70. ^ Bonella, Kathryn (15 April 2007). "My Life: Mercedes Corby". The Daily Telegraph.,22049,21550399-5006011,00.html. Retrieved 6 July 2008. 
  71. ^ Sexton, Jennifer; Roberts, Greg (21 May 2005). "Corby's dad busted for drugs".,10117,15358628-2,00.html. Retrieved 6 July 2008. [dead link]
  72. ^ Cornford, Phil (20 January 2006). "Oh brother, the family nightmare begins again". The Sydney Morning Herald. Retrieved 6 July 2008. 
  73. ^ Michelmore, Karen (21 June 2008). "Schapelle Corby 'may be placed in mental institution'".,23599,23898595-401,00.html. Retrieved 15 November 2008. [dead link]
  74. ^ a b Corby insider exposes family's dark past, The Australian, 13 February 2007
  75. ^ Meet the Corbys, The Australian, 13 February 2007
  76. ^ Corby's father linked to drug accused, ABC, 31 January 2006
  77. ^ Corby's father dies, Sydney Morning Herald, 18 January 2008
  78. ^ Family matters cause more Corby conflict, New Zealand Herald, 2 February 2006
  79. ^ a b Corby's brother to fight drug charge, The Sydney Morning Herald, 19 January 2006
  80. ^ Half-brother's trial may aid Corby ABC, 19 January 2006
  81. ^ "Corby's brother in court on drug charges". 8 March 2006. Retrieved 3 January 2011. 
  82. ^ "New fight to free Corby". (Melbourne). 20 January 2006. Retrieved 3 January 2011. 
  83. ^ Schapelle's Brother Set To Walk Free Seven News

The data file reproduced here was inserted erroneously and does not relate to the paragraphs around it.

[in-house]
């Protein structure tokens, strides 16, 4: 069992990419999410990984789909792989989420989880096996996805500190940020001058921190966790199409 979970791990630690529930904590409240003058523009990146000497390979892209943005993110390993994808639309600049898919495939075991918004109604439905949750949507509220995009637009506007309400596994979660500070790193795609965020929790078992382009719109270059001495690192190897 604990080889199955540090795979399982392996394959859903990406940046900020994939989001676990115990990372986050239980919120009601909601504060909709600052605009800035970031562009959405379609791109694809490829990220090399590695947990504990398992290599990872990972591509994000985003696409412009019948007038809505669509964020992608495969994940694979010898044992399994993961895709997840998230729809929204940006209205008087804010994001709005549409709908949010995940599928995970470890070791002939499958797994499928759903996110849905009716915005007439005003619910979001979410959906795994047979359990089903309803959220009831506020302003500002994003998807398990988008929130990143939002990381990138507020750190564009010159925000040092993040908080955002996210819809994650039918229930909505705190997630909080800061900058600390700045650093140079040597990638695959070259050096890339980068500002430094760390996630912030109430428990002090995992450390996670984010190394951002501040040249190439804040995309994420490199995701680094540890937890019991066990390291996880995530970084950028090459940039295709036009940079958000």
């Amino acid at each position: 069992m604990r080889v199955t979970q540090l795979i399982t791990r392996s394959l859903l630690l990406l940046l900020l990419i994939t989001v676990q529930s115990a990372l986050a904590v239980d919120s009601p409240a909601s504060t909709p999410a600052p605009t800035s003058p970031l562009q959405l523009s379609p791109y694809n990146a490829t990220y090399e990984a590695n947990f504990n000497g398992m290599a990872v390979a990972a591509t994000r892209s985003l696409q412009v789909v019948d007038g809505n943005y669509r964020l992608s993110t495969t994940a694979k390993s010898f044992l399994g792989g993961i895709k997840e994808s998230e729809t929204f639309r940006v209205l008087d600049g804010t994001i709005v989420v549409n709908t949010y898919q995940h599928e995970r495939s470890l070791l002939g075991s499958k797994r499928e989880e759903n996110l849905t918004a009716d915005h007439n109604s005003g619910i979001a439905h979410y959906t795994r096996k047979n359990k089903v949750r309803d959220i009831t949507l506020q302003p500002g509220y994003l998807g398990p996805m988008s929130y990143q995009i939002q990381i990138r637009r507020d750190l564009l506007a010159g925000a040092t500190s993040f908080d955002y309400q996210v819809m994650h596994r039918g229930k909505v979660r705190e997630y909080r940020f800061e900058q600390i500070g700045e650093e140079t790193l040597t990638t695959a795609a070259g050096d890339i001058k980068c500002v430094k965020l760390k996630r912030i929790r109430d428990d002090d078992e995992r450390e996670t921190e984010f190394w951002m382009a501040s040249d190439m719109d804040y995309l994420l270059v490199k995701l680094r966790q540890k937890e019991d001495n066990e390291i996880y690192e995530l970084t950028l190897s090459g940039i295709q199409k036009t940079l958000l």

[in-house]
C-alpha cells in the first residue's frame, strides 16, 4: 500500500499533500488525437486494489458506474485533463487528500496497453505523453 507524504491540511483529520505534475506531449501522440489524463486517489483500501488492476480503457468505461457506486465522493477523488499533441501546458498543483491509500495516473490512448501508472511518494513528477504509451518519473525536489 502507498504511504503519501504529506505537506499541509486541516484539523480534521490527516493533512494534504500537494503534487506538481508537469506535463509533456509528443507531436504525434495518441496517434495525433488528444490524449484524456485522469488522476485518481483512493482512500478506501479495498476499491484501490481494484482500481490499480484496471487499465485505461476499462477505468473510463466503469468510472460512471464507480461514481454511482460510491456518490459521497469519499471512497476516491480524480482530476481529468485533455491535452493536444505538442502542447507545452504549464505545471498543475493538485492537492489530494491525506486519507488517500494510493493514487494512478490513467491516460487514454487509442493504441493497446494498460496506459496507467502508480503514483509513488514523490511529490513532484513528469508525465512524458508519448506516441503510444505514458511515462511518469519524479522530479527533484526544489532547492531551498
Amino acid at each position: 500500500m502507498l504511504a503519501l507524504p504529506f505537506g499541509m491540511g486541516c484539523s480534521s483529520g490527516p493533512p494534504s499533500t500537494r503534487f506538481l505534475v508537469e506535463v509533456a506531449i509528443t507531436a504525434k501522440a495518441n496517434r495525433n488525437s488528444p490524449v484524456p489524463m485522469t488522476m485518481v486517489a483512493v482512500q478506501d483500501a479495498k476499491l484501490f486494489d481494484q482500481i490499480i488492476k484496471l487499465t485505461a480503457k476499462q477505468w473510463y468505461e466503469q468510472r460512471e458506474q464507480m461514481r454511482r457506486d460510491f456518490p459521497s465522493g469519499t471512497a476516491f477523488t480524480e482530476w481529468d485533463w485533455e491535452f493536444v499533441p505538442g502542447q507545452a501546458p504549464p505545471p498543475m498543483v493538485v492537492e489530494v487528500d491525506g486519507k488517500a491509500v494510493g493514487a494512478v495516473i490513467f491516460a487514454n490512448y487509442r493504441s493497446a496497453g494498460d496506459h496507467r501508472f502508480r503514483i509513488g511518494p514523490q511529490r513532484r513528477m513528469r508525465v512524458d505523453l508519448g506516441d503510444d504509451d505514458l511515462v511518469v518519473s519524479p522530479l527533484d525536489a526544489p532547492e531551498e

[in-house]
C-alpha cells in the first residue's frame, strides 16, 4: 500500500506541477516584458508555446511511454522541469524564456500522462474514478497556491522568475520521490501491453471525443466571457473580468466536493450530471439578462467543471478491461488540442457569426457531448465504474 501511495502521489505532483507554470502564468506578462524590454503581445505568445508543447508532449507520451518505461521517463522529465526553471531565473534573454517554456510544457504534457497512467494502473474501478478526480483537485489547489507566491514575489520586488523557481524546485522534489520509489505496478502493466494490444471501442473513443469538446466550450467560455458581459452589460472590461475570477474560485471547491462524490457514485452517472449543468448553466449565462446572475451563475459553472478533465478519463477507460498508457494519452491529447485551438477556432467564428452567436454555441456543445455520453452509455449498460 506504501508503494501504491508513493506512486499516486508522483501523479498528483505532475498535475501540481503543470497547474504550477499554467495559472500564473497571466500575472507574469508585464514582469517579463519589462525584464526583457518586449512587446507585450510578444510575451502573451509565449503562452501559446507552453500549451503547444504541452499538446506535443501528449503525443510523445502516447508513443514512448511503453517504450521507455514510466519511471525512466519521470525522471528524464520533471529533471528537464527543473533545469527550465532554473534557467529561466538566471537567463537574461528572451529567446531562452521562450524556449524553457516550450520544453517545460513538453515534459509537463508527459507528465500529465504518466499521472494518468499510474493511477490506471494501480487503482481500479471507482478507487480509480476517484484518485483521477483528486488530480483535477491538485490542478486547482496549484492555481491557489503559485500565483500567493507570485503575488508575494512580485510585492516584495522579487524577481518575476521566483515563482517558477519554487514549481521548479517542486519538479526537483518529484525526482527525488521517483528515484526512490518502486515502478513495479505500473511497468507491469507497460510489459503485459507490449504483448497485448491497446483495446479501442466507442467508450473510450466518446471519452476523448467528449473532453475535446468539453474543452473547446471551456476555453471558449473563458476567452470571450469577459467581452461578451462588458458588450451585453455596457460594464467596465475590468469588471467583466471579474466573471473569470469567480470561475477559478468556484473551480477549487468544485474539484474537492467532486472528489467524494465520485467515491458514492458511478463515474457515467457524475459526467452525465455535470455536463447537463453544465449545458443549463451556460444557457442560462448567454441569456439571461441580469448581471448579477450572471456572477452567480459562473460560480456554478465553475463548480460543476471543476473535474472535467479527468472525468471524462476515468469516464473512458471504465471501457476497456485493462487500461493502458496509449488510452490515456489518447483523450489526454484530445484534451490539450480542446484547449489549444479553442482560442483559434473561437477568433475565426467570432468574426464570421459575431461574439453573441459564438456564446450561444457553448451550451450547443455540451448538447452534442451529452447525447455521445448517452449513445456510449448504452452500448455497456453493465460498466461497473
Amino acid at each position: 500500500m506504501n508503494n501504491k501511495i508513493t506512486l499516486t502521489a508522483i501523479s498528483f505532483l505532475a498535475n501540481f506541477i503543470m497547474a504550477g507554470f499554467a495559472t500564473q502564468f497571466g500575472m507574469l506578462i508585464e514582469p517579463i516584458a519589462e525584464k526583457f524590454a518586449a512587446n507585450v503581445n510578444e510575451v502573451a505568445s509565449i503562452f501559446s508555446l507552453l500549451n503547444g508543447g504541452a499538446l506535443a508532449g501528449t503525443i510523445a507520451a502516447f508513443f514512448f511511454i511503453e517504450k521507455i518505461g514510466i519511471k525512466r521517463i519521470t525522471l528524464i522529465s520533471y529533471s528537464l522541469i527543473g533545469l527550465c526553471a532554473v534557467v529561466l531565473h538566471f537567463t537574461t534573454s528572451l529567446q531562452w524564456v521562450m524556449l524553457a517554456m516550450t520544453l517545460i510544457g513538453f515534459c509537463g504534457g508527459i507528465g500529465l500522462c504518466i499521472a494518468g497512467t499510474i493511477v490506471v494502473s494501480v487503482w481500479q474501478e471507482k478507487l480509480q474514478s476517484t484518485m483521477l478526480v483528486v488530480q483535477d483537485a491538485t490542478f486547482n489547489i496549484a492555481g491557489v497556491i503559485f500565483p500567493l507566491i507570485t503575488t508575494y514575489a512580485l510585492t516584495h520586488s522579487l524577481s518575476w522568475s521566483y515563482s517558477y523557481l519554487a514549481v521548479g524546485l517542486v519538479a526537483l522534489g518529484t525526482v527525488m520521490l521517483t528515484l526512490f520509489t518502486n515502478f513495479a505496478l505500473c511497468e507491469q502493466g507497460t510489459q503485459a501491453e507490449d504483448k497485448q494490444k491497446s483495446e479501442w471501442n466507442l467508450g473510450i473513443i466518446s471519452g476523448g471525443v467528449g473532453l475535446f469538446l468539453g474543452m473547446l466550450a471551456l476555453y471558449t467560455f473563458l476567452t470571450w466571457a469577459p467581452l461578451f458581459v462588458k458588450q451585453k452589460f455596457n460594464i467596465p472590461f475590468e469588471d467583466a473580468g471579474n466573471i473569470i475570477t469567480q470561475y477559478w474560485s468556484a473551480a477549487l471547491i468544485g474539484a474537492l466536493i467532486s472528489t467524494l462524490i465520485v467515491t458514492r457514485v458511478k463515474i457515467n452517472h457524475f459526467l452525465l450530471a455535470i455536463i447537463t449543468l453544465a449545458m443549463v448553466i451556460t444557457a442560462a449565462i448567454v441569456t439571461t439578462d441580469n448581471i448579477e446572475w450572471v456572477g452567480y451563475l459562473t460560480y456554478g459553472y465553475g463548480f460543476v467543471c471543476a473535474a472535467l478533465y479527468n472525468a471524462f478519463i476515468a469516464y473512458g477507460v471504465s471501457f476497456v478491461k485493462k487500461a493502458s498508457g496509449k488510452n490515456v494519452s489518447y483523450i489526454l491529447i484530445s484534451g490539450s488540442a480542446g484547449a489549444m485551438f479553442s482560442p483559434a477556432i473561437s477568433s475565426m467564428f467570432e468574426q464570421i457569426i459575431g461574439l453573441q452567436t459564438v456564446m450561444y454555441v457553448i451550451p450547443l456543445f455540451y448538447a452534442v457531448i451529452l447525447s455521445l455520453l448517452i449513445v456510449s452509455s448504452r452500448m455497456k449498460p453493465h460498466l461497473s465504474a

84. ^ No proof on Corby brother The Australian, 24 January 2006
  85. ^ Pack mentality surrounds Schapelle, The Australian, 13 February 2007
  86. ^ Gibson, Jano (13 February 2007). "Corby sister to sue over 'lies'". Retrieved 3 January 2011. 
  87. ^ Ansley, Greg (14 February 2007). "Family revelations as friend rats on Corby". Retrieved 3 January 2011. 
  88. ^ a b Corby sister to sue over 'lies', The Sydney Morning Herald, 13 February 2007
  89. ^ Old friend's new claim: Schapelle did drugs too, The Australian, 15 February 2007
  90. ^ Former friend accuses Corby family of drug trafficking The Australian, 12 February 2007
  91. ^ Schapelle's sister to sue National Nine News (via 13 February 2007
  92. ^
  93. ^ "Corby sues Today Tonight - National -". 2 April 2007. Retrieved 27 October 2008. 
  94. ^ Mercedes Corby was defamed by Seven, jury finds,
  95. ^ "Corby accepts Seven's cash offer - National -". 2 June 2008. Retrieved 27 October 2008. 
  96. ^ "Channel 7 settles case with Corby's mum Rosleigh Rose". 18 June 2008.,23599,23883212-421,00.html. Retrieved 21 June 2008. [dead link]
  97. ^ Corby, Schapelle; Bonella, Kathyn (2006). My Story. Macmillan. ISBN 1405037911. 
  98. ^ She's bold, she's beautiful, and Schapelle's life is totally sick The Sydney Morning Herald, 11 November 2006
  99. ^ Corby may not see money from bestseller The Australian, 2 February 2007
  100. ^ Court Freezes Corby Book Profit, The Sydney Morning Herald, 27 March 2007
  101. ^ "Corby sues Today Tonight"
  102. ^ Corby blasts Qantas ban, The Sydney Morning Herald, 17 November 2006
  103. ^ "Four to be quizzed about Corby book deal". 24 July 2007. Retrieved 24 March 2010. 
  104. ^ Powell, Sian; Lalor, Peter (3 April 2007). "Corby cash trail exposed in court".,23599,21494498-2,00.html. Retrieved 2 September 2009. [dead link]
  105. ^ Corby, Schapelle; Bonella, Kathyn (2008). No More Tomorrows. Mainstream Publishing. ISBN 1845963865. 

[edit] Further reading

[edit] External links

Name Corby, Schapelle
Alternative names
Short description
Date of birth 10 July 1977
Place of birth Tugun, Queensland, Australia
Date of death
Place of death